“They make us unhappy, we make them unhappy… They make us jealous, we make them jealous!”
In the 1930s, a millionaire (Burt Reynolds) falls for a singer named Kitty (Madeline Kahn), but is snatched away by Kitty’s indigent-heiress friend, Brooke (Cybill Shepherd). Meanwhile, a suave Italian gambler named Johnny Spanish (Duilio Del Prete) is in love with Brooke, Kitty is in love with Johnny, and Reynolds longs for his original love, Kitty.
Genres, Themes, Actors, and Directors:
- Burt Reynolds Films
- Cybill Shepherd Films
- Depression Era
- Love Triangle
- Madeline Kahn Films
- Peter Bogdanovich Films
- Romantic Comedy
Peter Bogdanovich’s much-maligned Cole Porter musical — infamously shot with his actors singing live rather than lip-syncing — is a surprisingly enjoyable, albeit innocuous, treat. Most of the critical complaints come from those who argue that Cybill Shepherd and Burt Reynolds are woefully miscast, and can’t carry a tune in a bucket — but this isn’t quite true. While Shepherd is no Marnie Nixon (and it IS hard to believe she actually released an album of Porter songs the year before), she has a sweet, warbling voice which only occasionally lacks the necessary punch. Reynolds, for his part, is never asked to do any major singing, and manages to pull off his role with characteristic macho flare. (If we really want to start nitpicking actors in musicals who couldn’t sing, why isn’t Rex Harrison in My Fair Lady torn to shreds?). Ironically, while Madeline Kahn is a marvelous comedic actress, her unusual voice seems least suited for this type of musical. It’s relative-unknown Duilio Del Prete who most evokes what we think of when we remember 1930s musicals — he’s perfectly cast here, and sings very nicely.
Music aside, the plot of At Long Last Love is a clever, suitably frothy romantic comedy, one which impressively integrates the lyrics from many of Porter’s best songs into a seamless narrative. Apart from its oddly inconclusive ending, there’s not much to complain about story-wise here. And visually, the film is quite a treat, with sumptuous art deco sets and beautiful gowns. Perhaps I’m missing something — or perhaps time has been incredibly kind to Bogdanovich’s vision — but I don’t get this film’s negative rap.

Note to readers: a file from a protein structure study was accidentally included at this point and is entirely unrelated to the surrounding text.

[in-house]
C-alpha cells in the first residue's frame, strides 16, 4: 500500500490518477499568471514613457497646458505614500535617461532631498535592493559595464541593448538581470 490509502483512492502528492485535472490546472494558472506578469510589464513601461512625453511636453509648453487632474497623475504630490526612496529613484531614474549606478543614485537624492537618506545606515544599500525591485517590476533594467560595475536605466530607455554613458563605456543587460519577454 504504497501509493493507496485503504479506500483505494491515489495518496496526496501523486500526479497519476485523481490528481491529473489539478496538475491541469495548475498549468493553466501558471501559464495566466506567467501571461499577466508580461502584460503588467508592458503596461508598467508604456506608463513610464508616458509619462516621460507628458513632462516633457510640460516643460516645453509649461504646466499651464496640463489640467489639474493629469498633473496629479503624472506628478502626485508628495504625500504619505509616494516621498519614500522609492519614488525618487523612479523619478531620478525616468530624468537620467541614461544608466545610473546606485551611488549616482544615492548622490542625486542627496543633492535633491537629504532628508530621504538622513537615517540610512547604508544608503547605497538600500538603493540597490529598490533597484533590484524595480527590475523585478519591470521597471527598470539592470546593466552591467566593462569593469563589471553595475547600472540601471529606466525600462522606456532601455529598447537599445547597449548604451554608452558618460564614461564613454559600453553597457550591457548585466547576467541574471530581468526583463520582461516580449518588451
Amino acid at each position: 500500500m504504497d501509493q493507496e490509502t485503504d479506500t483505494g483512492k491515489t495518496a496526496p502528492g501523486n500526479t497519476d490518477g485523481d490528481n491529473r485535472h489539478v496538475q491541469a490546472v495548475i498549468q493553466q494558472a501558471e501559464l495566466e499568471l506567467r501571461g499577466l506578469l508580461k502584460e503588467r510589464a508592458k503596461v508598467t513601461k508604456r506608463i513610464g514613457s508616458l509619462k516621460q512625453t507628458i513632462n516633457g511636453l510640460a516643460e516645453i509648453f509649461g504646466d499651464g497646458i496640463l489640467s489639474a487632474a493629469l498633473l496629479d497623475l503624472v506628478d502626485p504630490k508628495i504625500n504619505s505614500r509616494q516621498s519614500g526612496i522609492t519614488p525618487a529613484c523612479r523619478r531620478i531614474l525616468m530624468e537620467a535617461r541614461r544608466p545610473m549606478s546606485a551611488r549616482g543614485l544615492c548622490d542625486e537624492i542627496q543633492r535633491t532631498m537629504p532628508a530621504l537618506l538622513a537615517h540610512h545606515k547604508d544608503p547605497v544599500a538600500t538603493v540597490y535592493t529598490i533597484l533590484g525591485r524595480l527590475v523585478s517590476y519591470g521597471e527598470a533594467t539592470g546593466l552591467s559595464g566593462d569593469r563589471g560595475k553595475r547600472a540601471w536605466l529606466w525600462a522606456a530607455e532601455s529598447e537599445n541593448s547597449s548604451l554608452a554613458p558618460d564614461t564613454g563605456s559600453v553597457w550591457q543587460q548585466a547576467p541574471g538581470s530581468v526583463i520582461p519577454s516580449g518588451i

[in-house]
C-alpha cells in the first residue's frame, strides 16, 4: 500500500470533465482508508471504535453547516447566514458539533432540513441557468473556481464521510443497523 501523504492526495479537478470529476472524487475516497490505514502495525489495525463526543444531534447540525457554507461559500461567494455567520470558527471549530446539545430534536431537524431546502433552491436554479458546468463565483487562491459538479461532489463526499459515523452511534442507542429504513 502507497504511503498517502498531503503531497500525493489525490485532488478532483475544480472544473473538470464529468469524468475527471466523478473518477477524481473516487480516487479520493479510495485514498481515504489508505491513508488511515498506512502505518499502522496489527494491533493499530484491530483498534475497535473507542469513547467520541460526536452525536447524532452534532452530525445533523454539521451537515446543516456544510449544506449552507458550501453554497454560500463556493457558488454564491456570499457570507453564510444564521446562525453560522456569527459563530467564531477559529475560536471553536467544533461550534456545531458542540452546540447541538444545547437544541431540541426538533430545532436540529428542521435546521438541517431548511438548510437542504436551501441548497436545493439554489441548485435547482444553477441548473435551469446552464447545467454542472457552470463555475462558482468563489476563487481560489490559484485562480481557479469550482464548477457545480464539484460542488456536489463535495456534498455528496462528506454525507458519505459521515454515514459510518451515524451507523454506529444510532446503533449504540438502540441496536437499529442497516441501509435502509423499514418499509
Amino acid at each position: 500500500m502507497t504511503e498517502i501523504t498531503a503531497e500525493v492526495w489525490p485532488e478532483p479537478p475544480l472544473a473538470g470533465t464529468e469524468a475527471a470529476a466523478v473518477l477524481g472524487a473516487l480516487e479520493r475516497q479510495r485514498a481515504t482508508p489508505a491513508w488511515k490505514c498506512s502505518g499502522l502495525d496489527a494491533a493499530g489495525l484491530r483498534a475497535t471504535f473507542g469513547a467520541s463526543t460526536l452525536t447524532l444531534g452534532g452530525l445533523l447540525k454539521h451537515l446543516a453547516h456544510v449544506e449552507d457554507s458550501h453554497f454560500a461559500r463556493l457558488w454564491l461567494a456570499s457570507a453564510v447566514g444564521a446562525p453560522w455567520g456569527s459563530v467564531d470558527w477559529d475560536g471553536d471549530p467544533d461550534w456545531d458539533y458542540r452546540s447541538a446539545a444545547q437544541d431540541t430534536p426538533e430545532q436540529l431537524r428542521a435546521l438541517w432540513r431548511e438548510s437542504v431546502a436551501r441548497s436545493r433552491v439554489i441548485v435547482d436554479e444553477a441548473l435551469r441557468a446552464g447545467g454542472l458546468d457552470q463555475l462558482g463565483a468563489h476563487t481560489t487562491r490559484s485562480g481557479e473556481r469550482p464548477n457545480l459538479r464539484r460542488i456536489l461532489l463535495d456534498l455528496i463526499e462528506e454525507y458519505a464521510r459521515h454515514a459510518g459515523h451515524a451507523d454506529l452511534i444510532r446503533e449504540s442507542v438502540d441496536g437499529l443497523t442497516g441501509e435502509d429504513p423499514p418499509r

Redeeming Qualities and Moments:
- Eileen Brennan and John Hillerman singing “But In the Morning, No”
- Gorgeous art deco set designs
- Reynolds, Shepherd, Kahn, and Del Prete interrupting a ball by singing “Well, Did You Evah!”
- Clever integration of Porter’s songs into a romantic comedy narrative
Yes, simply for its notoriety — but chances are you’ll enjoy it a lot more than you think. Listed as a camp classic in the back of Peary’s book.
One thought on “At Long Last Love (1975)”
Since it’s recommended as a must here for its “notoriety”, I’ll concur on that basis. That said, mine is not completely enthusiastic agreement – for a number of reasons stated in the assessment, and a few of my own.
Although the cast is game as all get-out – and Bogdanovich has done a marvelous job at getting everyone to relax and let fly – the movie itself doesn’t become the celebratory souffle it’s meant to be. While watching, I keep wanting to like it more than I really do.
The only other project of this type that I can think to compare ‘ALLL’ with would be Scorsese’s ‘New York, New York’. Both films set out to nostalgically capture definite NYC periods and eras of music. However, ‘NY,NY’ seems much less self-conscious, somehow less labored. And Scorsese had at least one terrific singer (Minnelli) on board.
Bogdanovich has serviceable singers (as noted, even Kahn is not really suited to Porter – her version of ‘Down in the Depths on the 90th Floor’ unfortunately comes off like commentary on the song). But Porter needs better song sellers, esp. since the dialogue is something of an ‘excuse’ to get from one song to another to another. (BTW: Shepherd’s version of ‘I Get a Kick Out of You’ is particularly de trop.)
Isolated moments are rather memorable: Reynolds is adorable when he parodies jealousy; Kahn gets some Kahn-esque moments (I love when Del Prete advises the two of them make the other couple jealous and her reply is, “Do we rehearse?”); Del Prete tends to be a honey to watch.
But overall, I think Brennan steals the picture. I’m not as fond of ‘But In The Morning, No’ (though Porter’s lyrics are hilarious on a second level). If I had to pick a favorite musical scene, it’s when Brennan leads the other ladies into ‘Most Gentlemen Don’t Like Love’. The three of them really seem to be having particular fun.
Chances are I’d watch this one every once in a while. I wonder what Porter would have made of it; my guess is, all things considered, he may have been forgiving.